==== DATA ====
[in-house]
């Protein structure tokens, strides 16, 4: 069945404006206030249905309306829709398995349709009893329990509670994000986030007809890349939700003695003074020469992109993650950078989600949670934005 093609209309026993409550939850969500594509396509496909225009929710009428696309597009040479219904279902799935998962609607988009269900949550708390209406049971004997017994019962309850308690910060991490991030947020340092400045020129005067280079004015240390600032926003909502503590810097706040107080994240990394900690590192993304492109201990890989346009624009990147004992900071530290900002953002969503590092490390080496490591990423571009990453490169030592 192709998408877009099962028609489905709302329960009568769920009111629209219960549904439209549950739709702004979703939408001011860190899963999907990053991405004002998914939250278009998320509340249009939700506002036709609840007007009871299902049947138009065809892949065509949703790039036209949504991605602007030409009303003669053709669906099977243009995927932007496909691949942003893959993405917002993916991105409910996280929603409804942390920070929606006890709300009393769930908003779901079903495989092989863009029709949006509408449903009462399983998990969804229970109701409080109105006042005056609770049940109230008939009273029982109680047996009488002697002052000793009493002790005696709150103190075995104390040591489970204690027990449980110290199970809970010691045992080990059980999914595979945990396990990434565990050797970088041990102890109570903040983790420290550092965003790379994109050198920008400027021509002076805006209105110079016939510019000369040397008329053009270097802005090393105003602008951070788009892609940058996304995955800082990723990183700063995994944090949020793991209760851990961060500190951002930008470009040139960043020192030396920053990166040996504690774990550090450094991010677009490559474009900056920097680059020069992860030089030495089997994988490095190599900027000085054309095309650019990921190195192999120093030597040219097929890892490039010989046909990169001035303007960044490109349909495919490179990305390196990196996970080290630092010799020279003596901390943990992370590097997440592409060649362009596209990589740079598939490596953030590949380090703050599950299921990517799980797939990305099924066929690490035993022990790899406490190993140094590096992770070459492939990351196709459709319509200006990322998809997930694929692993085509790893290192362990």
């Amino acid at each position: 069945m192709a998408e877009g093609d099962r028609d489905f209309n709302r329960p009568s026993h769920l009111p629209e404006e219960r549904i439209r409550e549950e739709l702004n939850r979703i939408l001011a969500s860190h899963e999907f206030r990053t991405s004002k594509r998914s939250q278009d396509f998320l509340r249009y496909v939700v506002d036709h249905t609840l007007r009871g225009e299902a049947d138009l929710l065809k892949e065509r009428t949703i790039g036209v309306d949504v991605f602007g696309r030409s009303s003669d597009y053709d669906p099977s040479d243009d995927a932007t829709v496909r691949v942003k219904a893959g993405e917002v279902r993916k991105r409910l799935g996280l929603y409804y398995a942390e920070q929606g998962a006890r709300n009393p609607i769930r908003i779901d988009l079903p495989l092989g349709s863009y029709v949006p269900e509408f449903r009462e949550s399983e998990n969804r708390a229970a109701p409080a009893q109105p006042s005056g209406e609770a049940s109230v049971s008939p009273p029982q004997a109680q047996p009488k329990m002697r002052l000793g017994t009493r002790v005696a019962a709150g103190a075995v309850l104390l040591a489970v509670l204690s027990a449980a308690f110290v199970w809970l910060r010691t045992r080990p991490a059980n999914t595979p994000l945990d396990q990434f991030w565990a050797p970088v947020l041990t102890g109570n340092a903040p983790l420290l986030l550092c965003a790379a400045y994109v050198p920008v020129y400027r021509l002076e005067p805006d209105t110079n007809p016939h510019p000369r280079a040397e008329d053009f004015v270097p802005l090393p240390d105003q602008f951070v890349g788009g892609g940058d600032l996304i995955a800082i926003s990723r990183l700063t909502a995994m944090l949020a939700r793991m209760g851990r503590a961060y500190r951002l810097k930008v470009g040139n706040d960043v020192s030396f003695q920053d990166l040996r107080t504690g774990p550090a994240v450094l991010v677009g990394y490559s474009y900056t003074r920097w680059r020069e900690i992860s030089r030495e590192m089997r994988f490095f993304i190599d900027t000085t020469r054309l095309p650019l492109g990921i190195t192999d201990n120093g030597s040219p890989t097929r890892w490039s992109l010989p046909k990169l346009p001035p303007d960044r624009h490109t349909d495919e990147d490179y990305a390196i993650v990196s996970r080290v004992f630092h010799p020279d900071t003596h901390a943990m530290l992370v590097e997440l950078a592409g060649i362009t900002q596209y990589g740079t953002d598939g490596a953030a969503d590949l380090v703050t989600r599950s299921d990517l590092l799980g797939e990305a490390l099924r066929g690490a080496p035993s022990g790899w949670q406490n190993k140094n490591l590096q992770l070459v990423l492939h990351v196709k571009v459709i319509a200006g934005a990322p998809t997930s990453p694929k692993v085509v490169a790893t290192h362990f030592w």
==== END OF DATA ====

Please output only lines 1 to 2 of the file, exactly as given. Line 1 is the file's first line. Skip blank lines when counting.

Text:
[in-house]
């Protein structure tokens, strides 16, 4: 069945404006206030249905309306829709398995349709009893329990509670994000986030007809890349939700003695003074020469992109993650950078989600949670934005 093609209309026993409550939850969500594509396509496909225009929710009428696309597009040479219904279902799935998962609607988009269900949550708390209406049971004997017994019962309850308690910060991490991030947020340092400045020129005067280079004015240390600032926003909502503590810097706040107080994240990394900690590192993304492109201990890989346009624009990147004992900071530290900002953002969503590092490390080496490591990423571009990453490169030592 192709998408877009099962028609489905709302329960009568769920009111629209219960549904439209549950739709702004979703939408001011860190899963999907990053991405004002998914939250278009998320509340249009939700506002036709609840007007009871299902049947138009065809892949065509949703790039036209949504991605602007030409009303003669053709669906099977243009995927932007496909691949942003893959993405917002993916991105409910996280929603409804942390920070929606006890709300009393769930908003779901079903495989092989863009029709949006509408449903009462399983998990969804229970109701409080109105006042005056609770049940109230008939009273029982109680047996009488002697002052000793009493002790005696709150103190075995104390040591489970204690027990449980110290199970809970010691045992080990059980999914595979945990396990990434565990050797970088041990102890109570903040983790420290550092965003790379994109050198920008400027021509002076805006209105110079016939510019000369040397008329053009270097802005090393105003602008951070788009892609940058996304995955800082990723990183700063995994944090949020793991209760851990961060500190951002930008470009040139960043020192030396920053990166040996504690774990550090450094991010677009490559474009900056920097680059020069992860030089030495089997994988490095190599900027000085054309095309650019990921190195192999120093030597040219097929890892490039010989046909990169001035303007960044490109349909495919490179990305390196990196996970080290630092010799020279003596901390943990992370590097997440592409060649362009596209990589740079598939490596953030590949380090703050599950299921990517799980797939990305099924066929690490035993022990790899406490190993140094590096992770070459492939990351196709459709319509200006990322998809997930694929692993085509790893290192362990």